Alta, Norway is one of the northernmost cities in the world, and a great place to get away from the trials and tribulations of modern life. As far north from Oslo as Rome is south, it’s a wild and, in the winter months, snowy destination, but one full of adventure for those who take the time to look for it. My time in this northern outpost was all about adventure, getting outside and experiencing those beautiful landscapes in the best way possible, by becoming part of them. Working with a couple of different local companies, I left the comfy confines of my hotel every day and was thrust into the middle of the Norwegian wilderness, one of the most beautiful places I’ve ever been. Here’s a brief look at those adventure experiences that weren’t only nice, but which defined my time in Alta.
I had been dog sledding once before, in Canada, but that experience only heightened my own personal excitement at joining another team of mushers in Norway. Dog sledding is a very big deal in Alta, it’s from this outpost town where one of tbe world’s great dog sled races, the Finnmarksløpet, starts and ends every year. Thanks to that race, and the rugged terrain surrounding the city, there are dozens of professional mushers who live around town, many of whom also open their doors to visitors allowing them a once in a lifetime opportunity to drive their own team of champion race dogs. I joined one of those outfits, Holmen Husky, which has a strong tradition of sled tours and even something they call the Husky Hotel. I wasn’t there for the evening though, just for one of their famous trips through the snowy woods. As the owner of three Huskies, part of me just wanted to play with the pups but unlike my sofa-lounging dogs at home, these are working dogs and all they wanted to do was run. And run they did, as I sat back in the sled the dogs took off, excited for their daily dose of much needed exercise. Unlike a snowmobile, a sled experience is almost completely silent, except for the huffs from the Huskies and the sound of the sled racing across the icy terrain. It’s a serene and beautiful experience, a way to be part of nature without feeling like you’re infringing upon it. It’s also the perfect introduction to Alta and the region’s traditions, so many of which seem to revolve around these amazing canine athletes.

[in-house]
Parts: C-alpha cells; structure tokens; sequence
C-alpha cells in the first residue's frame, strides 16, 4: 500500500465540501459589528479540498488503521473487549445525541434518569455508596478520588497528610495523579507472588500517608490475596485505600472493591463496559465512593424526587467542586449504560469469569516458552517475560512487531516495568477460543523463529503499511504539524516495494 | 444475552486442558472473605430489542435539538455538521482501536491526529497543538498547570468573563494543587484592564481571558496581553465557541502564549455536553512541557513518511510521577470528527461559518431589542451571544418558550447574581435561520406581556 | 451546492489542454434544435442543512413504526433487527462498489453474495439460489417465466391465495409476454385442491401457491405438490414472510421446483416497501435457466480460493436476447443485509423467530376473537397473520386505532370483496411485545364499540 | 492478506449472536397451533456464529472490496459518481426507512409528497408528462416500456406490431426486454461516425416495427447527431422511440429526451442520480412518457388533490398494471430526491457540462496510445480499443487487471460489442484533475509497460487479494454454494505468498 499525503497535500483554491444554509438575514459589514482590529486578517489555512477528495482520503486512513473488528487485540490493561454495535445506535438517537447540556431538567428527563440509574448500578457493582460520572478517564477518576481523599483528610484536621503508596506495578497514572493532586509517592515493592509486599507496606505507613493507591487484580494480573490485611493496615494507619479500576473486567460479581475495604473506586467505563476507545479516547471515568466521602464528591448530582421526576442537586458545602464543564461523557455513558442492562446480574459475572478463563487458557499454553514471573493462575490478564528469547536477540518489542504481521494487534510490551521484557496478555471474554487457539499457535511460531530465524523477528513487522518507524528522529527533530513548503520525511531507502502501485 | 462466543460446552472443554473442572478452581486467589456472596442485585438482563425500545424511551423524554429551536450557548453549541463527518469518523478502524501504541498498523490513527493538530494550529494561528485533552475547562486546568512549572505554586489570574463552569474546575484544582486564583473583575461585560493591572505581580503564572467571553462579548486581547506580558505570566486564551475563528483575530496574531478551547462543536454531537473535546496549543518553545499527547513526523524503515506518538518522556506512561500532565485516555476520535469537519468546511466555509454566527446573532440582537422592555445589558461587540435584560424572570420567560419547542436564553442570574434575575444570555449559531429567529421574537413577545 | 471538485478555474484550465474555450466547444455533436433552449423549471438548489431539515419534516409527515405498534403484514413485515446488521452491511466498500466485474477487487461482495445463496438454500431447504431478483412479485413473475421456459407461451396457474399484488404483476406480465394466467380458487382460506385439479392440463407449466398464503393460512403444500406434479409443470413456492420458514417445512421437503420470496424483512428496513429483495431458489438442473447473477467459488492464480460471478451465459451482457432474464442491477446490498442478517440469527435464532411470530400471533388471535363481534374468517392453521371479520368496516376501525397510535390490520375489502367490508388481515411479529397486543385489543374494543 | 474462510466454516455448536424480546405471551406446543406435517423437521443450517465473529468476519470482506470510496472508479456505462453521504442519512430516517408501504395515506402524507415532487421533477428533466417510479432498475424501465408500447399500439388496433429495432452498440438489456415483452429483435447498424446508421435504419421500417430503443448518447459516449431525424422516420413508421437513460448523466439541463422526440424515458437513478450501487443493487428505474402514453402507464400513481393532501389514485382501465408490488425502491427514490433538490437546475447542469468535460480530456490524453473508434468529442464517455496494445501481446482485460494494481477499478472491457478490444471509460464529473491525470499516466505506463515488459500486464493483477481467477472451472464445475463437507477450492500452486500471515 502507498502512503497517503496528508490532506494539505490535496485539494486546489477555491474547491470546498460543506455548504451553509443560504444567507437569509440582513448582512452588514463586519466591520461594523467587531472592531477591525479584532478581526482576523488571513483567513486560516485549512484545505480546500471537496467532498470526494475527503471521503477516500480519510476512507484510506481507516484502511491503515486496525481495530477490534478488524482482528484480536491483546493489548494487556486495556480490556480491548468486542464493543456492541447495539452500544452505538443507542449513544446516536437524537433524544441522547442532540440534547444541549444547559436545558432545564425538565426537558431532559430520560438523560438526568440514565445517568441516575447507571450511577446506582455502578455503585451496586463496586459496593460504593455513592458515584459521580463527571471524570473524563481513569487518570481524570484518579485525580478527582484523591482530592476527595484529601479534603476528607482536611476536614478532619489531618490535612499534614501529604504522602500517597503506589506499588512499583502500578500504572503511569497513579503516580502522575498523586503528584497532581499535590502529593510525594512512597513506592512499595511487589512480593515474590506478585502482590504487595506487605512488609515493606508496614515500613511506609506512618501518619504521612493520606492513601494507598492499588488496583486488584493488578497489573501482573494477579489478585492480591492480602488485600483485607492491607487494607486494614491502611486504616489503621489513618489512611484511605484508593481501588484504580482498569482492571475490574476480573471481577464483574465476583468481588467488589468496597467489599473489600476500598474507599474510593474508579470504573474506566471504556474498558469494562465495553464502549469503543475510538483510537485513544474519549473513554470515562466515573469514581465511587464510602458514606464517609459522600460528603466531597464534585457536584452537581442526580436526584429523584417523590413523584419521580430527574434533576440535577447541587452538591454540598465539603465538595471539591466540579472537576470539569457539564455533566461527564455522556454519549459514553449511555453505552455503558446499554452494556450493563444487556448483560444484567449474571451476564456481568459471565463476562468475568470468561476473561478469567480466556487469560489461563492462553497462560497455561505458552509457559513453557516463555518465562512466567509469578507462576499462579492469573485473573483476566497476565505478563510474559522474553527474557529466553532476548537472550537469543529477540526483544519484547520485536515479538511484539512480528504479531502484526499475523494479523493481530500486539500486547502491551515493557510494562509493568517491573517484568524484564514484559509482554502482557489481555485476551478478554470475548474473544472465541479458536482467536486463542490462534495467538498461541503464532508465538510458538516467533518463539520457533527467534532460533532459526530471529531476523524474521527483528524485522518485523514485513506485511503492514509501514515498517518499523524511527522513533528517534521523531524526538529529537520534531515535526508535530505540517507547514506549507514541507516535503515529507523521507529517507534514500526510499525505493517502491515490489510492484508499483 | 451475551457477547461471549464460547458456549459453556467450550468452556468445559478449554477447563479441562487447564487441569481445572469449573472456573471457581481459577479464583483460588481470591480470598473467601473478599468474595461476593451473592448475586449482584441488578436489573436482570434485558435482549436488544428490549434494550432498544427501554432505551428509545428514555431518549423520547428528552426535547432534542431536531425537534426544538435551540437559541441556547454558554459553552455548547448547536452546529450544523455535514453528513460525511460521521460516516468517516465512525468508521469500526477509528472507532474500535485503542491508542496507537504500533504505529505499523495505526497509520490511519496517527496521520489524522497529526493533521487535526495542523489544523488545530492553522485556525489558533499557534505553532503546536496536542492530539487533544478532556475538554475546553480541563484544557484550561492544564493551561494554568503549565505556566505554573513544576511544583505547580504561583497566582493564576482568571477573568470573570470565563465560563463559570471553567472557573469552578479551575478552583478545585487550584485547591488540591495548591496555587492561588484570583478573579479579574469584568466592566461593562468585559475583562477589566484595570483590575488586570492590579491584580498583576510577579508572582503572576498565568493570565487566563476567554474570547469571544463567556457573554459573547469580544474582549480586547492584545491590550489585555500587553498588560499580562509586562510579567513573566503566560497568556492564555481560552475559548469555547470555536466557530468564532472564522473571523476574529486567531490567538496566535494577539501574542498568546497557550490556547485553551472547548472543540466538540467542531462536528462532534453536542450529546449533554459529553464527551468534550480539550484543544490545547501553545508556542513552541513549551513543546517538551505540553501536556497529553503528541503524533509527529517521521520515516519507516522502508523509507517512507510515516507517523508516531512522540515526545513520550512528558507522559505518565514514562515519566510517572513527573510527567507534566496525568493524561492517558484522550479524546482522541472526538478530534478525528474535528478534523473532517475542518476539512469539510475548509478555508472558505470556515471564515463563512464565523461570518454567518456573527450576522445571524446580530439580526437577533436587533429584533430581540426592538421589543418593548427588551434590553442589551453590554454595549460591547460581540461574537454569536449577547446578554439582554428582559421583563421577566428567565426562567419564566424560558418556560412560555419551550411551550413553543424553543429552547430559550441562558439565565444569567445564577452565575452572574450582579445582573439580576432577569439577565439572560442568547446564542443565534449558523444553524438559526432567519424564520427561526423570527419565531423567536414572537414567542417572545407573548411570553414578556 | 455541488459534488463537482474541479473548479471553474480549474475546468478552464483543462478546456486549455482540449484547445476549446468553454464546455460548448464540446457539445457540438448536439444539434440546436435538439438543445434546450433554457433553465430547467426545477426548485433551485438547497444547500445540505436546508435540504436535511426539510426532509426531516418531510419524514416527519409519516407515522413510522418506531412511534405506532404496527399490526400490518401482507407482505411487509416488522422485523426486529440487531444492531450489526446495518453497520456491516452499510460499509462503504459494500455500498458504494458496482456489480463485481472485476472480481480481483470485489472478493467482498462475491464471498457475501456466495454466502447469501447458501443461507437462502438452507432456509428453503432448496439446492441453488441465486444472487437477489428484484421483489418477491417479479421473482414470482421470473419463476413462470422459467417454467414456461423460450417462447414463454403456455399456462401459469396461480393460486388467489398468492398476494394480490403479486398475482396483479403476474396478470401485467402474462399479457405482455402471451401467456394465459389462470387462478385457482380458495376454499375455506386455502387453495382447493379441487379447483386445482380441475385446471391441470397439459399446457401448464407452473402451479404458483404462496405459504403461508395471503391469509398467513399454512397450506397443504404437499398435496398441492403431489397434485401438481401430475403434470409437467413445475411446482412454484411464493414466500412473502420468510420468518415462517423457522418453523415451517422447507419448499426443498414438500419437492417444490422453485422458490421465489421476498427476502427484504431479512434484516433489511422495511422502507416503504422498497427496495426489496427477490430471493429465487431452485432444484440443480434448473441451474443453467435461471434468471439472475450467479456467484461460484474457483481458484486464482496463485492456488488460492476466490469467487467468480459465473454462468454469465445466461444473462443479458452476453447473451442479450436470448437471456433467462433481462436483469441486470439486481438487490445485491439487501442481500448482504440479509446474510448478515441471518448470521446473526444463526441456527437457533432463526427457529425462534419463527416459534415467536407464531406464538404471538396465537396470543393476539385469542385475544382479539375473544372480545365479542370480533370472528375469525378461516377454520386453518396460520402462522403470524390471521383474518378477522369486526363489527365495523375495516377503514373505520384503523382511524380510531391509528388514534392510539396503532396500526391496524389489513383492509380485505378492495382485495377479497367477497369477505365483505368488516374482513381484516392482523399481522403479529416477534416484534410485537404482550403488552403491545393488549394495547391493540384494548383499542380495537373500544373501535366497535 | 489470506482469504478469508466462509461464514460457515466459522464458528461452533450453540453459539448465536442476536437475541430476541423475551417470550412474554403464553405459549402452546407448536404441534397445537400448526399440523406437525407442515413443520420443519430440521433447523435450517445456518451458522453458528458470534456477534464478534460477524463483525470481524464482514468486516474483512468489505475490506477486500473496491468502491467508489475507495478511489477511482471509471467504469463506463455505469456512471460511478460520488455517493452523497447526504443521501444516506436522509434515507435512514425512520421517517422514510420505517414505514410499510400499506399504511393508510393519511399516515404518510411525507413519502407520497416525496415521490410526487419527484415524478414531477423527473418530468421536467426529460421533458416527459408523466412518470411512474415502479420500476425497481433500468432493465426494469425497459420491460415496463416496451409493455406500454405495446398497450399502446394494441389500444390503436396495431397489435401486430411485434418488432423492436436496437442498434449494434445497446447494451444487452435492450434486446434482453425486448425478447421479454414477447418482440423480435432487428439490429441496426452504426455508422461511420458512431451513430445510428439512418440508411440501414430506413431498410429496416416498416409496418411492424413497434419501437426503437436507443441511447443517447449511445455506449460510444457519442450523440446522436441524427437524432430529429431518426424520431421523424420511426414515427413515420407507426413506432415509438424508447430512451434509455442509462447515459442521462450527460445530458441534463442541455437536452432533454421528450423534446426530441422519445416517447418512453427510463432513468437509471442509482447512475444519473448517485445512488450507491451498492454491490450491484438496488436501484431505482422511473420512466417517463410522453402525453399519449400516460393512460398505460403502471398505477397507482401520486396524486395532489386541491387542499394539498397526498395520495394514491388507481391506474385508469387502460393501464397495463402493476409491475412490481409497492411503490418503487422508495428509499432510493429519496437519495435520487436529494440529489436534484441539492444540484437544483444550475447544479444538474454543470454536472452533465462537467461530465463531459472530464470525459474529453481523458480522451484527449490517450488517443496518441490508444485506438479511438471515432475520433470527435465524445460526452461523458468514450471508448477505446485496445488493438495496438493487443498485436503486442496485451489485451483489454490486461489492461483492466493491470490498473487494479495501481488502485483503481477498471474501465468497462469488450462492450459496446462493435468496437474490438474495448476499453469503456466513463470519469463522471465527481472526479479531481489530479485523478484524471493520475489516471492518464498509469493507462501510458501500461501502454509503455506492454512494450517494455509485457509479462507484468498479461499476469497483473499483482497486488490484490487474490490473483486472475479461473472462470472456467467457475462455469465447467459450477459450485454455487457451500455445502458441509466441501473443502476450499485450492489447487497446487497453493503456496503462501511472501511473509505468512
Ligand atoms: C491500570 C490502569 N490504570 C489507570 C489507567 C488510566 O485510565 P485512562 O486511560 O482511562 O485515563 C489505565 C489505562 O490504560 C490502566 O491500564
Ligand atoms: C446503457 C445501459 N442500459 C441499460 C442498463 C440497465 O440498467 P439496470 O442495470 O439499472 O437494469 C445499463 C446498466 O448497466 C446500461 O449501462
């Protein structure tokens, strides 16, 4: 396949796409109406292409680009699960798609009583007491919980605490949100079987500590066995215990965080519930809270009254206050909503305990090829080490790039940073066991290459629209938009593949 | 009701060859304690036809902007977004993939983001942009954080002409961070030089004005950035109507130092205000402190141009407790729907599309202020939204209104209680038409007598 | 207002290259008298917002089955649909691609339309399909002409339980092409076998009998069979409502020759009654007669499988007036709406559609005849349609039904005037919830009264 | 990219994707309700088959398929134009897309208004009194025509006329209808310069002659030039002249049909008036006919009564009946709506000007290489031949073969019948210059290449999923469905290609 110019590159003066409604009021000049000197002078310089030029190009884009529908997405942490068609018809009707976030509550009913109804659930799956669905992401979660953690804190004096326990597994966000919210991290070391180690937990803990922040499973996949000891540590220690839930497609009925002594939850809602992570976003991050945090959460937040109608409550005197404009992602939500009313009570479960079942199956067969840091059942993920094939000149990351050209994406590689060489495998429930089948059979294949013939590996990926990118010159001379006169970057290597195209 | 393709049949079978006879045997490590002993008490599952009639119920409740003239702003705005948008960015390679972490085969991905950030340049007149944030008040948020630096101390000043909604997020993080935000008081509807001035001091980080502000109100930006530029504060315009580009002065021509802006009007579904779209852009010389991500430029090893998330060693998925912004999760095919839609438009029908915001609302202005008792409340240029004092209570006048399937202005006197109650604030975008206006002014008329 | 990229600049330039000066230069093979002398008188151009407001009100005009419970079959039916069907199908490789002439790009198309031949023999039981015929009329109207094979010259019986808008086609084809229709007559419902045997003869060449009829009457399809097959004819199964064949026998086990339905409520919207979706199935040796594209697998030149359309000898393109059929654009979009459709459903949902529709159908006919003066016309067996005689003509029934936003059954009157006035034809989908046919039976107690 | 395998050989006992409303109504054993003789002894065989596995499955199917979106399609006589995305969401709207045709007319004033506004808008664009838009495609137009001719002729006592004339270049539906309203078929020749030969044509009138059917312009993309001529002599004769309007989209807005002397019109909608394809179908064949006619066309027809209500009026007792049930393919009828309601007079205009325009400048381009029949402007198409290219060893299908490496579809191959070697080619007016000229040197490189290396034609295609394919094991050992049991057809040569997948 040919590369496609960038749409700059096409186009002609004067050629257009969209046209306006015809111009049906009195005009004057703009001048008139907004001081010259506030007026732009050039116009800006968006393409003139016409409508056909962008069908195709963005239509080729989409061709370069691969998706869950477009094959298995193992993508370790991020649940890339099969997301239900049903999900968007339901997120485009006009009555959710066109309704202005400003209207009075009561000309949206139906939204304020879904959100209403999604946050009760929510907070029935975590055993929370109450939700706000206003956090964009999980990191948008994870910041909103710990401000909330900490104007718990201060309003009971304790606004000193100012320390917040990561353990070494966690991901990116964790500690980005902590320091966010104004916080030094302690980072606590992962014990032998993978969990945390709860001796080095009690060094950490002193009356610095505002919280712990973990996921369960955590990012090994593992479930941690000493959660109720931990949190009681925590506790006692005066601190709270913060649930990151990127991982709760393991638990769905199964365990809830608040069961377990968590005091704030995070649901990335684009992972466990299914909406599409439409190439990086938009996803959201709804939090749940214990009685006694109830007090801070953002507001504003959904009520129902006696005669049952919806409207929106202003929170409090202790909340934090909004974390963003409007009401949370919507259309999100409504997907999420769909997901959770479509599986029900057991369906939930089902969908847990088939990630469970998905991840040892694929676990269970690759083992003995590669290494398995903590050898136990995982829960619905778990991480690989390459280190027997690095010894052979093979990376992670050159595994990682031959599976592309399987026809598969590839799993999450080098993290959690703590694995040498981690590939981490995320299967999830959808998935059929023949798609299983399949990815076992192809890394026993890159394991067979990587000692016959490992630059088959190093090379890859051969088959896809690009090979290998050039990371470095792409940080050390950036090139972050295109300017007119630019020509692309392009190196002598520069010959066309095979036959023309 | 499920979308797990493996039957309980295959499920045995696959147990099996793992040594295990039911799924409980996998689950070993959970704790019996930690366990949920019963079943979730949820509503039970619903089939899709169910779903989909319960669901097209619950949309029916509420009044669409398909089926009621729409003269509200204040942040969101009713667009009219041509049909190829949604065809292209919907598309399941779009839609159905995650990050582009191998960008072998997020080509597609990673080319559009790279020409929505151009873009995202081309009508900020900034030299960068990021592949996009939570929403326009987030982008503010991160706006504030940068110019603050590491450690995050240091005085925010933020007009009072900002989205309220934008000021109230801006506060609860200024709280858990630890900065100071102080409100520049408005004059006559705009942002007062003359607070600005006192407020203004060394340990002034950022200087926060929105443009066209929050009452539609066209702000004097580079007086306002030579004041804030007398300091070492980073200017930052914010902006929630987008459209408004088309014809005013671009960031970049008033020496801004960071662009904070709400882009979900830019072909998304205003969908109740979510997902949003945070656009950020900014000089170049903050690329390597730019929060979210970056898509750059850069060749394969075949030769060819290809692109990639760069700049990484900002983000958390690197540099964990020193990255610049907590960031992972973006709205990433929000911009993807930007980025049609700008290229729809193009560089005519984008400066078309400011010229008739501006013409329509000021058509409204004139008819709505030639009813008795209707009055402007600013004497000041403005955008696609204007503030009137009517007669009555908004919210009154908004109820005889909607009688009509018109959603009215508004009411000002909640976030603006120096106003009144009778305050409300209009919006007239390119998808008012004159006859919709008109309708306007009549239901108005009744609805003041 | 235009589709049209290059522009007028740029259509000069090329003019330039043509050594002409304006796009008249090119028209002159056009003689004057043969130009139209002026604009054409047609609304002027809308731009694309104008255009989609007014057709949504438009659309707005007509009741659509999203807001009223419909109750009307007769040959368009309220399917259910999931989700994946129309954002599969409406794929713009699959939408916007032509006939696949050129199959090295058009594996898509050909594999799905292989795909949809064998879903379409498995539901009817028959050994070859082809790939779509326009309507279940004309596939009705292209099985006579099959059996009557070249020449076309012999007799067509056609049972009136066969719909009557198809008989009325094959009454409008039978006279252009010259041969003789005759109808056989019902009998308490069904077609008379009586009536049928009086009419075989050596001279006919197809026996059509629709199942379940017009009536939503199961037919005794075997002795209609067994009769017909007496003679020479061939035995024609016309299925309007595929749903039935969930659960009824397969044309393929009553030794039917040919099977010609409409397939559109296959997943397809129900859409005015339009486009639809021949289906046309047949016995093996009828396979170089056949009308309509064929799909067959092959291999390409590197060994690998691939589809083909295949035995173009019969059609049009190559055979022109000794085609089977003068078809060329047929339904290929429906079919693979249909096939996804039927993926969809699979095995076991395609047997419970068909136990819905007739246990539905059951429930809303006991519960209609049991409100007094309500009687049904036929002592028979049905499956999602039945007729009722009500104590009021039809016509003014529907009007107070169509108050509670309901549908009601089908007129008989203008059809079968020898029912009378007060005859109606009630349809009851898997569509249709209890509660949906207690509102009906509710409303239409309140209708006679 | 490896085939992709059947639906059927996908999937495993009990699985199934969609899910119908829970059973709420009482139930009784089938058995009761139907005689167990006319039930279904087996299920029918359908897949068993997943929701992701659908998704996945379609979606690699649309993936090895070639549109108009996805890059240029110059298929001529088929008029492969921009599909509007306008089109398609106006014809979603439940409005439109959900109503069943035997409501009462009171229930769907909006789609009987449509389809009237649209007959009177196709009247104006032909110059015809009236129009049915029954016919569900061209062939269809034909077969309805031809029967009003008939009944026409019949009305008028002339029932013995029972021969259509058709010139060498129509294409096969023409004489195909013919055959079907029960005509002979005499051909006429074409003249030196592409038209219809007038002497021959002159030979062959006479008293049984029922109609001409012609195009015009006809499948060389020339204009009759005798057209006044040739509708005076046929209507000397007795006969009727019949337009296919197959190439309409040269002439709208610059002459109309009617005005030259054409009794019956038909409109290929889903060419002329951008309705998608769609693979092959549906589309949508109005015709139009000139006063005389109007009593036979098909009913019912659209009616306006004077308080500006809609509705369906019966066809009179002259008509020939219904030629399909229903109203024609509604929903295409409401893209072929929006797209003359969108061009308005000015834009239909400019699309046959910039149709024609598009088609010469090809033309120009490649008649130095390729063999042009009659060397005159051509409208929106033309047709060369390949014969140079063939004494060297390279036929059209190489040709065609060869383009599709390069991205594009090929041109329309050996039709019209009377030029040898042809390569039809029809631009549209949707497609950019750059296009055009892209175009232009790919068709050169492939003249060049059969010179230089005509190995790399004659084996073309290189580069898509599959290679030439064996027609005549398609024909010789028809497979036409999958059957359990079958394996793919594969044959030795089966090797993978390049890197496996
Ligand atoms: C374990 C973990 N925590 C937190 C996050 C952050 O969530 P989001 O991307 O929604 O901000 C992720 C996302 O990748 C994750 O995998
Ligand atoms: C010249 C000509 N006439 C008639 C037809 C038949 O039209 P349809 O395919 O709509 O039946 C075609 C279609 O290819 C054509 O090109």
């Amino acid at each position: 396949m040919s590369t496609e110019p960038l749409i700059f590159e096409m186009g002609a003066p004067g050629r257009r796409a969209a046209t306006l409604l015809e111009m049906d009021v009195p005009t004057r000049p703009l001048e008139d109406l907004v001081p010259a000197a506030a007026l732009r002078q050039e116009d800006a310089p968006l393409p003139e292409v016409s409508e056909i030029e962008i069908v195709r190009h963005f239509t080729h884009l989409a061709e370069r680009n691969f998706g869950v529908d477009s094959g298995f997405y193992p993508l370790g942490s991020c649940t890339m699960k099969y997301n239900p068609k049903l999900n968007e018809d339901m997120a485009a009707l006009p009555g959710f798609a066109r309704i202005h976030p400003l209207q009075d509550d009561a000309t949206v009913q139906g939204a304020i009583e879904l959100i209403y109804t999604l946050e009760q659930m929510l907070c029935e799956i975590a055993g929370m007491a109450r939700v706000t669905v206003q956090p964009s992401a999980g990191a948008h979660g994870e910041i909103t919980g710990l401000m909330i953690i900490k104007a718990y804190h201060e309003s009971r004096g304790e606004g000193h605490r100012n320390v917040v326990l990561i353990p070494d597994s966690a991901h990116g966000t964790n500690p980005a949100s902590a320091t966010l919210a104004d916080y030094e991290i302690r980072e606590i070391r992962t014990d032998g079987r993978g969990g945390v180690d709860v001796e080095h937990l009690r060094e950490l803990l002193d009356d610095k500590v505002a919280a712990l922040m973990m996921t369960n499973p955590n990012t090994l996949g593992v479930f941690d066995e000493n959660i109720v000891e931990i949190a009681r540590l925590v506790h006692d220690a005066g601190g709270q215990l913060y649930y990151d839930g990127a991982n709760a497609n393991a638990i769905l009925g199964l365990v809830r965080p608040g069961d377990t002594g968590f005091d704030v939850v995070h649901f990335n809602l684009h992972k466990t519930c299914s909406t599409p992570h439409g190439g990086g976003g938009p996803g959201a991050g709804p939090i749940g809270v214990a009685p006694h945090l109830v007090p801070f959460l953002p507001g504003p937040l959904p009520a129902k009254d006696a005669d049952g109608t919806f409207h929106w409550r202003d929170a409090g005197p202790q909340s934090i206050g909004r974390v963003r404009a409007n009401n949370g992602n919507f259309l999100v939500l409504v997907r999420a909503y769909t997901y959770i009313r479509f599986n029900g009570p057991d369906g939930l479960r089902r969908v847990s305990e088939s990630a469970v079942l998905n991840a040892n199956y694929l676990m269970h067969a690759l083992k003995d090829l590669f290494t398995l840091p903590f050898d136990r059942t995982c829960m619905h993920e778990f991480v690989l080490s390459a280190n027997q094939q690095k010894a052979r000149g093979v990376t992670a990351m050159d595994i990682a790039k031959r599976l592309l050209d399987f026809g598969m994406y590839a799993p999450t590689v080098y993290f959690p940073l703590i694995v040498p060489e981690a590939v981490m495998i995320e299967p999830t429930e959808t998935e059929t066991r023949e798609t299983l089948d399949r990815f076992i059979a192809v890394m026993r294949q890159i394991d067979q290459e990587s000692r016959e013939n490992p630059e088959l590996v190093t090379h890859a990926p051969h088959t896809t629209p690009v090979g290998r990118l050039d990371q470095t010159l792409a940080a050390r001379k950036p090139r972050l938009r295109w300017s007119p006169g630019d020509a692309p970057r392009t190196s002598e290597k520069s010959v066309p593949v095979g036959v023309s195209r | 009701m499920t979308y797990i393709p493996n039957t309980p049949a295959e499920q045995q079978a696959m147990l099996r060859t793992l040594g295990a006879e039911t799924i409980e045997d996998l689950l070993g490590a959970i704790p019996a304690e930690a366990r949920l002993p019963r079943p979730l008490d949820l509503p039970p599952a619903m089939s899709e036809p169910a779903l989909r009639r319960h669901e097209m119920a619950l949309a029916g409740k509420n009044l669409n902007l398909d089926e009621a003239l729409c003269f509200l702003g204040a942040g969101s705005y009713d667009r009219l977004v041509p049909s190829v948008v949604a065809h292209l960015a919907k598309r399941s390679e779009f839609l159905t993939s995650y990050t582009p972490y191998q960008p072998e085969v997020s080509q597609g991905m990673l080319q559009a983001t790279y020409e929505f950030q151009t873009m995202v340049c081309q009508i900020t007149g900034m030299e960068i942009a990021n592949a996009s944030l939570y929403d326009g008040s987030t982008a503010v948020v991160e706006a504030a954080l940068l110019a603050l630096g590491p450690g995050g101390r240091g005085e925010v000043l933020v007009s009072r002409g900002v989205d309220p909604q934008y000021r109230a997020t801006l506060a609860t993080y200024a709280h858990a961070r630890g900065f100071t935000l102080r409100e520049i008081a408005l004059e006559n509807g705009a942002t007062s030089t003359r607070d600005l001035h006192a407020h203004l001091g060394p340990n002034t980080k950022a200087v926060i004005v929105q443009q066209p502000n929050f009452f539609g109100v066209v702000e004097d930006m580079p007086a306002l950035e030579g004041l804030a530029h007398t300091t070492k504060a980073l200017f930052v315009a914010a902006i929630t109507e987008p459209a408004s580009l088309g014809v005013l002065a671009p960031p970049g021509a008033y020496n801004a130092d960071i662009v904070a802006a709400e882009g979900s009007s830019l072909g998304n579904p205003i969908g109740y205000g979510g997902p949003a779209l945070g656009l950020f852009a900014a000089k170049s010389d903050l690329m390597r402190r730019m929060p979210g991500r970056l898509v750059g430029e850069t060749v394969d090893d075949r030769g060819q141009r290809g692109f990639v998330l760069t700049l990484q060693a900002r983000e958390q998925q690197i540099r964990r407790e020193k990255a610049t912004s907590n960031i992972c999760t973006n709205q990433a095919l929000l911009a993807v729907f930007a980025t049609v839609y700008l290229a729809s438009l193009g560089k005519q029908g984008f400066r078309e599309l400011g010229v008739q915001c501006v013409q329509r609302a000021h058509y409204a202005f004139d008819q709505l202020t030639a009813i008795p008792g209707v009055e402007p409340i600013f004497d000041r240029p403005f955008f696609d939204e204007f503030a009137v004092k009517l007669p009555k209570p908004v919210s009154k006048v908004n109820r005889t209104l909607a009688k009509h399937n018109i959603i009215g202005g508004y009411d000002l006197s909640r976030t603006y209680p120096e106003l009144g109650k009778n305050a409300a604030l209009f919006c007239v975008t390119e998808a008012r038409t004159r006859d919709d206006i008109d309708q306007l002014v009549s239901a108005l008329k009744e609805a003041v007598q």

I’ve gone on bike tours all around the world, but I never experienced anything quite like Norway’s version. Fatbikes were actually developed in Alaska as a way to get out on the roads and trails even when they’re covered in snow and ice. Simply put, they’re bikes that have oversized tires, making them perfect for soft unstable terrain such as snow and sand and are currently all the rage in Alta. Joining the local tour company GLØD Explorer I was excited to see more of the countryside in a completely different way. It was just me on the tour that sunny morning, and the guide decided to take us along a dog sled trail, especially appropriate given that the Finnmarksløpet was starting in just a few days. The biking part was easy actually, just like a normal bike except I suddenly found myself able to traverse intense terrain, from icy paths to hills of snow, the bike never got stuck and instead I quickly navigated areas that would have taken hours to explore on foot. Crossing frozen rivers and racing along ravines, it was an active way to see parts of the country nearly impossible to visit any other way. Halfway through we made a fire and enjoyed some hot cocoa, watched dog sledders race by as they practiced for the big race. It was a perfect moment, a pristine one that could never have been arranged or fabricated but instead arose organically from a nearly perfect outing.